Three quick liks while I am on the road and taking a day or two off from working on the book:
- Via Daily Kos, a link to Neal Gabler’s latest column from the LA Times, which takes the recent reboot of the Spider-Man franchise as a sign that, for teenagers, at least, film history basically only extends back to last week. Yes, the cycle of rebooting seems to be accelerating–when it comes to movies at least–but I’m not sure that teens are any less interested in past films than they might have been twenty-five years ago when VHS was one of the primary means of accessing film history.
- By comparison, Randall Stross of the New York Times worries that young people are only watching movies on smaller screens–iPods, iPhones, iPads, and maybe laptops–using Netflix or Hulu. Obviously people are using these devices to watch movies, but the article literally dodges the questions of how many, how frequently, and so on. There is no discussion of the fact that many Netflix users stream through a TV set, choosing to watch on the biggest screen available. And while theatrical movie attendance, in the U.S. at least, has remained steady, overseas box office is rising.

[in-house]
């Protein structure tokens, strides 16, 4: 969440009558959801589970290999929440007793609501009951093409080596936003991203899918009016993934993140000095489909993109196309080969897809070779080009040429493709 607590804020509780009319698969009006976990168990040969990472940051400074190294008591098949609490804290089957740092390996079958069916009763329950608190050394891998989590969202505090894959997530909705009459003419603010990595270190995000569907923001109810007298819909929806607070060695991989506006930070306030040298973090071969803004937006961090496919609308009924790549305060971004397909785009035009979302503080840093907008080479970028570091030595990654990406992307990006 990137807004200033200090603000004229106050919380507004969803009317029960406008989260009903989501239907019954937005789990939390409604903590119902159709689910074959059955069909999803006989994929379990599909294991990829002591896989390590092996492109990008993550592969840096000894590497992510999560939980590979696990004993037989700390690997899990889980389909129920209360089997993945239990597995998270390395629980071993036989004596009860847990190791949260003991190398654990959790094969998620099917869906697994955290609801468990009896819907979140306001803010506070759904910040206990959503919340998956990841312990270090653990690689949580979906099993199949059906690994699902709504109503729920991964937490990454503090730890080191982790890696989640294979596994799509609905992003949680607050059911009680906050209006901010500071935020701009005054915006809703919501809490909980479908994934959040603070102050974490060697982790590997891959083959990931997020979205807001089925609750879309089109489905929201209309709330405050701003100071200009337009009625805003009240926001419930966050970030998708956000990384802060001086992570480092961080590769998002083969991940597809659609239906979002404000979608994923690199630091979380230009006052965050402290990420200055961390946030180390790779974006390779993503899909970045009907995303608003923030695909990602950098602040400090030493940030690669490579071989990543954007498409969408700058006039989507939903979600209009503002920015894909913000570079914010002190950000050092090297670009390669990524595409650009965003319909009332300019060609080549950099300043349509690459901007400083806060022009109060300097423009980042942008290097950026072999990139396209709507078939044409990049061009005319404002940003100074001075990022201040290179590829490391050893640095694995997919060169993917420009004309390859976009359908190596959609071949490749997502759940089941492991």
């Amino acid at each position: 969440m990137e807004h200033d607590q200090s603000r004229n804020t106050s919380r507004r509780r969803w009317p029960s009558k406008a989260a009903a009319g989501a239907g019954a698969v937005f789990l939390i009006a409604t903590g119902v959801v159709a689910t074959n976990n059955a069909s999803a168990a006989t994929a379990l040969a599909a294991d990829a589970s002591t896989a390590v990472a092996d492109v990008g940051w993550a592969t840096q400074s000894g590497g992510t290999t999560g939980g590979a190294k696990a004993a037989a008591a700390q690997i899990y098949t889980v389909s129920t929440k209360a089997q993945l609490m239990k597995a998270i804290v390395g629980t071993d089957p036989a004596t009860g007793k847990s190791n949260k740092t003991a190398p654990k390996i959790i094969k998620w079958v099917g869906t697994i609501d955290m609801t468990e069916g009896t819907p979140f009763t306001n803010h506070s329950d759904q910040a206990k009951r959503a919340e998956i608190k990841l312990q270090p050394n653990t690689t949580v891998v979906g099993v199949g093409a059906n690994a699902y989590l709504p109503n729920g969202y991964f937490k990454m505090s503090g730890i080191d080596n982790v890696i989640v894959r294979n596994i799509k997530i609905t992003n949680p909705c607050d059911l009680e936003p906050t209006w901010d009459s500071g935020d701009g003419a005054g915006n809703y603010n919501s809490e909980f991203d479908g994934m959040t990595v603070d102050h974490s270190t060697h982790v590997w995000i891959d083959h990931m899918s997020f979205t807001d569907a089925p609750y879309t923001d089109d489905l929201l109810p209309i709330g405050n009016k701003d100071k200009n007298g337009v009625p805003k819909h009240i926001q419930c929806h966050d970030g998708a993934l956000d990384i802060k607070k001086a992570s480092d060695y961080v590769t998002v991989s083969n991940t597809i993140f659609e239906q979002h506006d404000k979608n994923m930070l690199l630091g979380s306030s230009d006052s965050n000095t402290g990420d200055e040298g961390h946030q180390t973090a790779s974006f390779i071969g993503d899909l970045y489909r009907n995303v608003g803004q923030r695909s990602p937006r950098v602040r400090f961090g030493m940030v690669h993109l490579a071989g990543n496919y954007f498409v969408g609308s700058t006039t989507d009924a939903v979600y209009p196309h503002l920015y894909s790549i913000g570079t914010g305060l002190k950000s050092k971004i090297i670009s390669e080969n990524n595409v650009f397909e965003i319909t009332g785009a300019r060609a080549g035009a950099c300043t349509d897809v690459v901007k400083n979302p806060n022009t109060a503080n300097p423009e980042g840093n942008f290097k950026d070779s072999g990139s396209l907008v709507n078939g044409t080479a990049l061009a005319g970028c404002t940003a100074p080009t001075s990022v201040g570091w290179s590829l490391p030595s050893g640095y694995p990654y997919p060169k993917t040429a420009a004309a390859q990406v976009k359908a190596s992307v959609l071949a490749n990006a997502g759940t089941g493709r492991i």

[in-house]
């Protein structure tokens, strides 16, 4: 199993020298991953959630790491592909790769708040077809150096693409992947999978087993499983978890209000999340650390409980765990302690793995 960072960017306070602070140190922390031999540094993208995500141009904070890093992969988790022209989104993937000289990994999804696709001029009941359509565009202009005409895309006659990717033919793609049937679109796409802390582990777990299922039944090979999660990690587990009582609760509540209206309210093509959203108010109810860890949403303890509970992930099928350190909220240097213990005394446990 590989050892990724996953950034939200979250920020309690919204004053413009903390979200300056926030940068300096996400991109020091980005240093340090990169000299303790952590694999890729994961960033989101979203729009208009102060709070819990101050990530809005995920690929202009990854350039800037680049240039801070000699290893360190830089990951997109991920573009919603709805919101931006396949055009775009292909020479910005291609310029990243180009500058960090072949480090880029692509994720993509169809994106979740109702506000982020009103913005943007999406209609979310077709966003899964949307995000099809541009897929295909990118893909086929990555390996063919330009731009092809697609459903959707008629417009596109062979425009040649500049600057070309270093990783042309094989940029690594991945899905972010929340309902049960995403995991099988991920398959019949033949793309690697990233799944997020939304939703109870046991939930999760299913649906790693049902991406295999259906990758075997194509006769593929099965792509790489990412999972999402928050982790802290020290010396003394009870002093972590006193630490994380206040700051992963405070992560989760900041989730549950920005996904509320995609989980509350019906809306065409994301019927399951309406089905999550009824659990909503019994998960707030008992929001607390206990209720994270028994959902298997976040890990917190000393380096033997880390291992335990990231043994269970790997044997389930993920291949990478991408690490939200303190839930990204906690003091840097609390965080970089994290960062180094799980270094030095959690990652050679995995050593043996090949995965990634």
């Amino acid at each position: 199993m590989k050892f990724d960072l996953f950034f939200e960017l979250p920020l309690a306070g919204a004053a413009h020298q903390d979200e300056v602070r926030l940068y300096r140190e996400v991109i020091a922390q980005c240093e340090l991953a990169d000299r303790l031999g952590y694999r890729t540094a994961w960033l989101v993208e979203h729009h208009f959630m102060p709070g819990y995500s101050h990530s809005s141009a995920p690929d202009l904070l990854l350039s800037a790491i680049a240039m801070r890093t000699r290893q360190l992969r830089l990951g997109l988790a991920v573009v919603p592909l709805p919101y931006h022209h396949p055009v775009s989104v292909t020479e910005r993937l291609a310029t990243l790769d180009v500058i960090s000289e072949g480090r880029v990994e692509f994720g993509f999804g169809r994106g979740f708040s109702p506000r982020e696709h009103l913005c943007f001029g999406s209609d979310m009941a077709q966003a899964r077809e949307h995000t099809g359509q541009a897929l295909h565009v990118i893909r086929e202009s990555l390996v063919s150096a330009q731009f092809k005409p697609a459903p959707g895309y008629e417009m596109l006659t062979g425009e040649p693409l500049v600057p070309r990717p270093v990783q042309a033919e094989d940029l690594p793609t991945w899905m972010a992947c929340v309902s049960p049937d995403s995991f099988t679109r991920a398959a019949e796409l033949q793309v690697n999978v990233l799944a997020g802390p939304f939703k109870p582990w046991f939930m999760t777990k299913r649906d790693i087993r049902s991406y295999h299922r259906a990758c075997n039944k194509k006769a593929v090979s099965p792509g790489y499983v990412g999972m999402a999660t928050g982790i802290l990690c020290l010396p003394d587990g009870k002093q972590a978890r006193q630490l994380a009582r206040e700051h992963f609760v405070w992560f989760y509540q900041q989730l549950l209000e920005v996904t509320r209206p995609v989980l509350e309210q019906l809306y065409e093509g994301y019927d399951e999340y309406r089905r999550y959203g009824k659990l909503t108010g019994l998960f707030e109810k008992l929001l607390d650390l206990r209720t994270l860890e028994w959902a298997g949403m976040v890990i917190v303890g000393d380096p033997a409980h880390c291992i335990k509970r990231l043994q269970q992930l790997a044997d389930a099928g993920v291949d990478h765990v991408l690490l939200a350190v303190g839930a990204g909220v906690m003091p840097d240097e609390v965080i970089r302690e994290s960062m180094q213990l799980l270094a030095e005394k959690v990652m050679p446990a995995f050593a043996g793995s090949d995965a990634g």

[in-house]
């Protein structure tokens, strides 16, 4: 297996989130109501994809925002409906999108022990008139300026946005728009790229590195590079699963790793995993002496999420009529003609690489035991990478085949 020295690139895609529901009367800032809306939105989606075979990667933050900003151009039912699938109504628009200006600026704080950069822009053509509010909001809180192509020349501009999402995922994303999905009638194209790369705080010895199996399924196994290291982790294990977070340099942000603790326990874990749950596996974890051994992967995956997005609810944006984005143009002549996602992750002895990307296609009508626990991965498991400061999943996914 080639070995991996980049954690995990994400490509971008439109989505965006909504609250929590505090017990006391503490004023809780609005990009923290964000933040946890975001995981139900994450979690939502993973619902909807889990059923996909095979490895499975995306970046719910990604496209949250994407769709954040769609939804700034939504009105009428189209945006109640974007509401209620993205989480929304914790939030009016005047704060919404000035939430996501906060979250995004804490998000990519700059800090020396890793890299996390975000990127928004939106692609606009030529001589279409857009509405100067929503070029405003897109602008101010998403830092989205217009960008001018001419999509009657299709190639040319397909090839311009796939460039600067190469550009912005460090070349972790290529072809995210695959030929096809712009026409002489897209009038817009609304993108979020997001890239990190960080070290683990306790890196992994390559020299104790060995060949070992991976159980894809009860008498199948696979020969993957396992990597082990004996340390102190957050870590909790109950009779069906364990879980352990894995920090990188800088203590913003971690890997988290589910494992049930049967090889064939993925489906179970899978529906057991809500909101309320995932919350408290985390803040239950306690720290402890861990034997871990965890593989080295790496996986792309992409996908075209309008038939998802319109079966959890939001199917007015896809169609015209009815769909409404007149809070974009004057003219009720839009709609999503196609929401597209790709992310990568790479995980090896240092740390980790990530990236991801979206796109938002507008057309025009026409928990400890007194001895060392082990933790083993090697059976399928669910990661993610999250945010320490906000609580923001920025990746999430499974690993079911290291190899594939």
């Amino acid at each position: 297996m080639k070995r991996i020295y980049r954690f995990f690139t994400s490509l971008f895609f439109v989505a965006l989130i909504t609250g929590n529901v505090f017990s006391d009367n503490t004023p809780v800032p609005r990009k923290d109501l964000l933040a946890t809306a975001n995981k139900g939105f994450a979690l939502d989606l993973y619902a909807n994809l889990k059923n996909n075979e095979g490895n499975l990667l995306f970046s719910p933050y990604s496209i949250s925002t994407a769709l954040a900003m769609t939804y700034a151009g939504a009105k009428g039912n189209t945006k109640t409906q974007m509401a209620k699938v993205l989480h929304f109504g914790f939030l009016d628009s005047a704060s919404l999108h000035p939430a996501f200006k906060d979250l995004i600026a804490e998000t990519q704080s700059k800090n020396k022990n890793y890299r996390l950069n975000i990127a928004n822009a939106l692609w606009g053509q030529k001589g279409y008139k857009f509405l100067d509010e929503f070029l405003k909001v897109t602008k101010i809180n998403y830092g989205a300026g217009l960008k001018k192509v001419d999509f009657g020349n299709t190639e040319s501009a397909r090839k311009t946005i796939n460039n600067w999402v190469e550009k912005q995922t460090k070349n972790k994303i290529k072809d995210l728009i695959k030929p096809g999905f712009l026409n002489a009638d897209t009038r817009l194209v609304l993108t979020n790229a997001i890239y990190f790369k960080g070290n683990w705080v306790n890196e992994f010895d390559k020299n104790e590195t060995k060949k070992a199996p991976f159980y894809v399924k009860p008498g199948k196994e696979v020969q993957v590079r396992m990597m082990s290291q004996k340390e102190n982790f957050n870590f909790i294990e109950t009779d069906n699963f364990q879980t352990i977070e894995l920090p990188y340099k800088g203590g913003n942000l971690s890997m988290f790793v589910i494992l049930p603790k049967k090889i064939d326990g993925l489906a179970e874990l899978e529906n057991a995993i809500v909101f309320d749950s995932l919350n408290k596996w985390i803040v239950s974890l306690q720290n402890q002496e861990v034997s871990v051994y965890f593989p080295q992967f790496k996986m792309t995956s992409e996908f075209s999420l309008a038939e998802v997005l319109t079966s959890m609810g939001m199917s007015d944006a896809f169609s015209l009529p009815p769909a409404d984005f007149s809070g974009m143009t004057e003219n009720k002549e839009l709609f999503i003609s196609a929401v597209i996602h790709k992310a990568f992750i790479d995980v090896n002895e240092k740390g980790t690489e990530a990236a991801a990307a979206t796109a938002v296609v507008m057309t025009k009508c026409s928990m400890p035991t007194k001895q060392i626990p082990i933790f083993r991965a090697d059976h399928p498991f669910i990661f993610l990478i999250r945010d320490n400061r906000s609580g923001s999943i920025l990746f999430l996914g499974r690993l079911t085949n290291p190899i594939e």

- Finally, Munib Rezaie offers a much more nuanced take on some of the challenges raised by digital delivery, looking at the changing status of the film geek in the streaming era. He builds from my discussion of the DVD-era “film geek” to point out that instant availability–of movies, of information–changes how we think about our relationship to film culture. As Munib notes, the processes of talking about movies, getting recommendations, and even learning about films have changed thanks to new digital delivery technologies.